It’s amazing how hot it can get at 09:00 in the morning. Thankfully, at Chalong Pier there’s plenty of shade and benches on which to sit with a cool drink.
There are a lot of people here and their faces – in spite of their wildly differing nationalities – show just three basic emotions. There’s anticipation on foreigner’s faces, determination on the tour guides’ faces and pure bewilderment on children’s faces.
At 09:30 a guide wearing a Coral Island Resort T-shirt leads us down the steps at the beginning of the pier and helps us into a single engine speedboat. Soon, we’re roaring along and leaving a gorgeous wake behind us as we head south, past the headland at Rawai. The view of southern Phuket from the sea is decidedly verdant. You’d never guess what a busy place it can be at times, it looks so peaceful from a distance.
Interested in this tour? Book it here.
The Loaves and the Fishes
Just 15 minutes later the boat is nudging its prow onto the sandy shore at Coral Island– or Koh Hae, as the locals call this small but compact island some six kms southeast of Phuket. The water here is picture-postcard perfect and there are already people standing in it, feeding bread to hundreds of teeming fish.
For those who are already familiar with Phuket, the view from the northern end of Coral Island takes in Koh Lone, southeast Phuket, Ao Yon in east Phuket and Koh Aeow, an uninhabited island just to the east. For those who are unfamiliar with the region just take my word; it’s absolutely beautiful.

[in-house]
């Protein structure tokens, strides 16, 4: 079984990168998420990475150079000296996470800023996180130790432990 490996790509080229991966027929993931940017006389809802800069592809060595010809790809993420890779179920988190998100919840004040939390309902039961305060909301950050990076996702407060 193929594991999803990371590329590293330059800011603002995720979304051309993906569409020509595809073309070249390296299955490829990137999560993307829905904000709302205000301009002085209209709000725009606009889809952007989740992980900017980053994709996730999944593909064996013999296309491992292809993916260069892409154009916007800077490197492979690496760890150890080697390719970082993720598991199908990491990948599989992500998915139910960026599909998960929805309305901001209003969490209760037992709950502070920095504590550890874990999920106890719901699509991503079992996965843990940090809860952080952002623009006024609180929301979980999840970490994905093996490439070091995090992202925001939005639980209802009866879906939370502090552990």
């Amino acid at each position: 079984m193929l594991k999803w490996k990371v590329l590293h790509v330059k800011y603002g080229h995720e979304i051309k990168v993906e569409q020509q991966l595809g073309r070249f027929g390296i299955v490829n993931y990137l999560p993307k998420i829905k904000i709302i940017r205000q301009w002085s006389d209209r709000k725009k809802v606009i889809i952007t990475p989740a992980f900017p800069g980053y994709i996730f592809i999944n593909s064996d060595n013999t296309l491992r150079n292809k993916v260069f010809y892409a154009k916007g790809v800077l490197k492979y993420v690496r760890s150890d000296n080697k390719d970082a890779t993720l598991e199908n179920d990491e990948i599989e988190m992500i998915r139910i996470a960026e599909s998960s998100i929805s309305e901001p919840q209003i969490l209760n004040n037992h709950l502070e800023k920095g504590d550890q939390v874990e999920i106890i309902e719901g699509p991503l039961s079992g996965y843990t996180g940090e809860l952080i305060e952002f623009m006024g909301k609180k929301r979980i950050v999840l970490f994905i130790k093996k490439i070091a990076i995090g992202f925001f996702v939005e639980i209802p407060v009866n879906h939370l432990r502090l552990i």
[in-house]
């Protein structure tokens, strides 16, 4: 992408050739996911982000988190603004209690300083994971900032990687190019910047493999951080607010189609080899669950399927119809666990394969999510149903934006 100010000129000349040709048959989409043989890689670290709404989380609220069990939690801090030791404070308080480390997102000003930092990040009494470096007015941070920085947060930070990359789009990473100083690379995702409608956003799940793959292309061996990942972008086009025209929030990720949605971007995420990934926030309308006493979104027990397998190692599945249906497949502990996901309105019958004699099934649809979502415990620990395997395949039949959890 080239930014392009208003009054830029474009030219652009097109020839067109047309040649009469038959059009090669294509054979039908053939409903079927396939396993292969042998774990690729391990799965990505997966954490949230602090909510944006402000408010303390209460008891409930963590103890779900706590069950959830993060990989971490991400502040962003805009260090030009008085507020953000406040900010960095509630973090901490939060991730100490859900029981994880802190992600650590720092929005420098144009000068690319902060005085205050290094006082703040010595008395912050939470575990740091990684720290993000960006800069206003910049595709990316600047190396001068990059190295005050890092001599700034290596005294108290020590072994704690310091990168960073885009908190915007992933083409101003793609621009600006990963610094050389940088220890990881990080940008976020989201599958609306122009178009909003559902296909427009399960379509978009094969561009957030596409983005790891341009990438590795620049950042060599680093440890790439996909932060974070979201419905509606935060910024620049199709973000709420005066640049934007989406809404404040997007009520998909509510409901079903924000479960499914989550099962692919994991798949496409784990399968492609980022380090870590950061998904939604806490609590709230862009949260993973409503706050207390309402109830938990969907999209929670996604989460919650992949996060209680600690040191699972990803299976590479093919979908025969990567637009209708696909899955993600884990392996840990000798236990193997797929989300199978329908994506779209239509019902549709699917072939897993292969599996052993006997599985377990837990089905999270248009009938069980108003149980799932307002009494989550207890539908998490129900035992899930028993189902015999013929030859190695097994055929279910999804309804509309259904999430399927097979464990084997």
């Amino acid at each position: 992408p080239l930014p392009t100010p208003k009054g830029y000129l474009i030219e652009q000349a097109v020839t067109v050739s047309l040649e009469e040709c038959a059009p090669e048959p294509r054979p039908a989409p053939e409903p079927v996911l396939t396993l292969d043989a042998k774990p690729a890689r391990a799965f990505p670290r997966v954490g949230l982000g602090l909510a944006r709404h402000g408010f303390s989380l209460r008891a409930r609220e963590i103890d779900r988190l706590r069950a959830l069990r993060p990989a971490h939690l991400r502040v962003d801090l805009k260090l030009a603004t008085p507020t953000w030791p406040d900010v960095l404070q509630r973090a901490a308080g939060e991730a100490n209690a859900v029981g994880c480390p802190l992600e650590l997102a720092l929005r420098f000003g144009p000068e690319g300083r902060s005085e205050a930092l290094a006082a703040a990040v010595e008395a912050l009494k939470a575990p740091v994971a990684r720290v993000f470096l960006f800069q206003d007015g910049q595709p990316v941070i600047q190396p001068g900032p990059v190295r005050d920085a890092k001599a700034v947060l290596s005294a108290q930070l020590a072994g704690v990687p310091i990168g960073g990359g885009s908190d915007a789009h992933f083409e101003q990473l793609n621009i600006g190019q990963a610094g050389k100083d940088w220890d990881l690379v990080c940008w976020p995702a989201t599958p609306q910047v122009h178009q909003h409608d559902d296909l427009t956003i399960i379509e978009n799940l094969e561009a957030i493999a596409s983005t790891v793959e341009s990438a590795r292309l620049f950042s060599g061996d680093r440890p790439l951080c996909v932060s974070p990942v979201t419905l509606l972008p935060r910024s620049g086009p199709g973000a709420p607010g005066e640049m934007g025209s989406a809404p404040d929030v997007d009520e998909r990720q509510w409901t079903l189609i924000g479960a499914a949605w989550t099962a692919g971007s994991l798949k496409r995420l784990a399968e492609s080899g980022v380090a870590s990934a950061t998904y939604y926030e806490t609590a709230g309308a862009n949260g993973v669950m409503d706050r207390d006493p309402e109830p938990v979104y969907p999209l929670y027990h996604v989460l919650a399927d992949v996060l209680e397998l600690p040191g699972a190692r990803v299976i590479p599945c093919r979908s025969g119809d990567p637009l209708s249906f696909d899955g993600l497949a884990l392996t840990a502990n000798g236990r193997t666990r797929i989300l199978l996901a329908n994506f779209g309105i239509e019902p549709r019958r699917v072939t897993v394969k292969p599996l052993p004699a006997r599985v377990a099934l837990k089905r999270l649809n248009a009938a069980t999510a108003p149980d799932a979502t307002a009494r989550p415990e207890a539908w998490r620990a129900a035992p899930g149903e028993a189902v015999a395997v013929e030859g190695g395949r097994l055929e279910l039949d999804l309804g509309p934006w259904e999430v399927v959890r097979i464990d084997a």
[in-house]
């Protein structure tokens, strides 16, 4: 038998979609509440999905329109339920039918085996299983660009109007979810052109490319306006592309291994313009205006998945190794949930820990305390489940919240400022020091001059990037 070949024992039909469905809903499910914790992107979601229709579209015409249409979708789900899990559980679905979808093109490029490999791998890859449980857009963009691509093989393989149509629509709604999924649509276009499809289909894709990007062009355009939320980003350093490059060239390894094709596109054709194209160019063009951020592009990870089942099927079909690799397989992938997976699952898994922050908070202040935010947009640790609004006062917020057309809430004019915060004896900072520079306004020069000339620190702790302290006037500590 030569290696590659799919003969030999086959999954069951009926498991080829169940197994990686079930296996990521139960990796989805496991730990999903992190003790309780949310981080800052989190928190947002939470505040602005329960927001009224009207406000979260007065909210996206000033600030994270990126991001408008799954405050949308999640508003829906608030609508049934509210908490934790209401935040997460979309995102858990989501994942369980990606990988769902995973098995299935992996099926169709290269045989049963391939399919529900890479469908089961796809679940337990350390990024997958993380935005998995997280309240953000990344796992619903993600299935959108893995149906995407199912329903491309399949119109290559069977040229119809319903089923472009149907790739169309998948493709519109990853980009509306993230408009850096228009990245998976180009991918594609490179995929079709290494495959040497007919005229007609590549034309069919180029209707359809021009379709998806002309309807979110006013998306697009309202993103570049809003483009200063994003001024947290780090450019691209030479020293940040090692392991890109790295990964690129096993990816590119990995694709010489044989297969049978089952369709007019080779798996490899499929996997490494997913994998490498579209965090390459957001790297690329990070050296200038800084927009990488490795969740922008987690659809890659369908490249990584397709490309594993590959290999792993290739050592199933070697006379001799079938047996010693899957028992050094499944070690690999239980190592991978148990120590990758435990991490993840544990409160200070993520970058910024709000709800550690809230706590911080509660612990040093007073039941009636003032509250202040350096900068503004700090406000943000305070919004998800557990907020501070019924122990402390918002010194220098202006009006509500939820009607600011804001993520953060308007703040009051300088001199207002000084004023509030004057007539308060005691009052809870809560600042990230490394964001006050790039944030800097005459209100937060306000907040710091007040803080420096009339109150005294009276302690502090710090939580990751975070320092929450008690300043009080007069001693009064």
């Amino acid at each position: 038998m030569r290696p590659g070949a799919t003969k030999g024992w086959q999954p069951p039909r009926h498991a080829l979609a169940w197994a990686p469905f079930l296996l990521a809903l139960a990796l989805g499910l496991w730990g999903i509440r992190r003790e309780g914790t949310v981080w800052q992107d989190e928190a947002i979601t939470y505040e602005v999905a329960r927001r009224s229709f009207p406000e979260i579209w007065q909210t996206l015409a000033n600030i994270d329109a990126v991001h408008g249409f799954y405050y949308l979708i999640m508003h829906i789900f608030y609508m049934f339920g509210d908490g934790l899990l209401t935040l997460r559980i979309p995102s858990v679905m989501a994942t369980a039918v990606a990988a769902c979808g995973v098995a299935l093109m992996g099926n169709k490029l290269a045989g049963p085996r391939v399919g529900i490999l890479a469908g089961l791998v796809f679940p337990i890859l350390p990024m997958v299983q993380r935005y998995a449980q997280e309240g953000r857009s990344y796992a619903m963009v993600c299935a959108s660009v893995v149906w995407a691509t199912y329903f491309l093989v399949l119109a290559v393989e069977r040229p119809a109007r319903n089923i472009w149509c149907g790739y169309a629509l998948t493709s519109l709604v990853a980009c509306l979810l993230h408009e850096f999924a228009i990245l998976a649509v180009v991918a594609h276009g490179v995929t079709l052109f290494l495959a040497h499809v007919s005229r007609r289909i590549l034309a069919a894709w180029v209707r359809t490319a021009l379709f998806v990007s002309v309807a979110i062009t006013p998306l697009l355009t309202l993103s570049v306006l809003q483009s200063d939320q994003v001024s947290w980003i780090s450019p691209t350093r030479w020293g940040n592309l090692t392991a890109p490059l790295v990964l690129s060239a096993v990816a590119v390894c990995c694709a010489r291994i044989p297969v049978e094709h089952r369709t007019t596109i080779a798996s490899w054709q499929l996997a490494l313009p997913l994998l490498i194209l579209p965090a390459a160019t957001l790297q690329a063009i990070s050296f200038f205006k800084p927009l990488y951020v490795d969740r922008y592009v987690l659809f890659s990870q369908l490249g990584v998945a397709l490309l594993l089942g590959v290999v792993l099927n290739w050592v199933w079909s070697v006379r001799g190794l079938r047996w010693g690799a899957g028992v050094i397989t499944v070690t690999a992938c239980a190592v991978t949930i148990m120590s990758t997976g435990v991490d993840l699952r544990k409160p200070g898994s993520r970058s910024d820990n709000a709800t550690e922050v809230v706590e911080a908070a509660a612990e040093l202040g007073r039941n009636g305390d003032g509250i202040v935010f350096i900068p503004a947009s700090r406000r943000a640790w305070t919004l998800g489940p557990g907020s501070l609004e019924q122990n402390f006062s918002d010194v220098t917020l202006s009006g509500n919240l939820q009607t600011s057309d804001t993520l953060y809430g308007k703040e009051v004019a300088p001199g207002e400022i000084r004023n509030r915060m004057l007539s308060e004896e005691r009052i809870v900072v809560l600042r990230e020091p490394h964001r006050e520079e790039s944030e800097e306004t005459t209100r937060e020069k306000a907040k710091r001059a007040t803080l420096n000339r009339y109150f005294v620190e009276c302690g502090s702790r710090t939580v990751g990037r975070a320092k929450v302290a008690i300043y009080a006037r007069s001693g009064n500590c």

That’s Why It’s Called Coral Island
Our fellow speedboat guests line up outside a window at the resort and an assistant hands out freshly cleaned and bagged masks and snorkels. Then it’s off out for a swim to see what’s going on underwater. Actually, you need to go out quite a bit to get to the coral and the fish but there’s a rope and floats to rest on halfway there and the sea is not dangerous at all.
It’s not called Coral Island for nothing; out further, one can see banner fish, butterfly fish, parrot fish, sergeant major fish and trumpet fish, sea urchins as well as sea cucumbers. As for the coral there are at least three types – with solid table coral (acropora clathrata) dominating.
As for activities on Coral Island, you can go kayaking and have an exciting (but speedy) parasailing outing. People were constantly queuing up for a go as the crew and speedboat driver made it all look so easy and safe.
There is another beach a 15-minute walk away to the east, along an uneven track and through some pretty tenacious jungle growth. Simply go to the furthermost point of the beach at Coral Island Resort and you’ll see a trail leading off into the undergrowth. You’ll need decent shoes to enjoy this walk.
Banana Beach is similar to Coral Island Resort Beach in that it has good snorkeling out on the reef, beach activities, bars and restaurants but there is no accommodation there.
Chill Out Time
Spending time on the beach at Coral Island is an immensely relaxing experience once you’re away from the crowd. Take a book and stretch out in one of the deck chairs provided. Or go for an oil or foot massage at the east side of the beach.
There’s also a café/restaurant with good, well-presented food, set in a causarina tree grove right by the sand, not to mention a midday buffet featuring Chinese, Japanese and of course Thai food as well as an ice cream corner.
Coral Island Resort
In the Coral Island Resort itself, there is a large swimming pool used by beginner divers before they take the plunge just metres away in Mother Nature’s aquatic showcase (English, Chinese and Thai spoken on a one-day course).
- Remarks: Ask your hotel if you wish to book this tour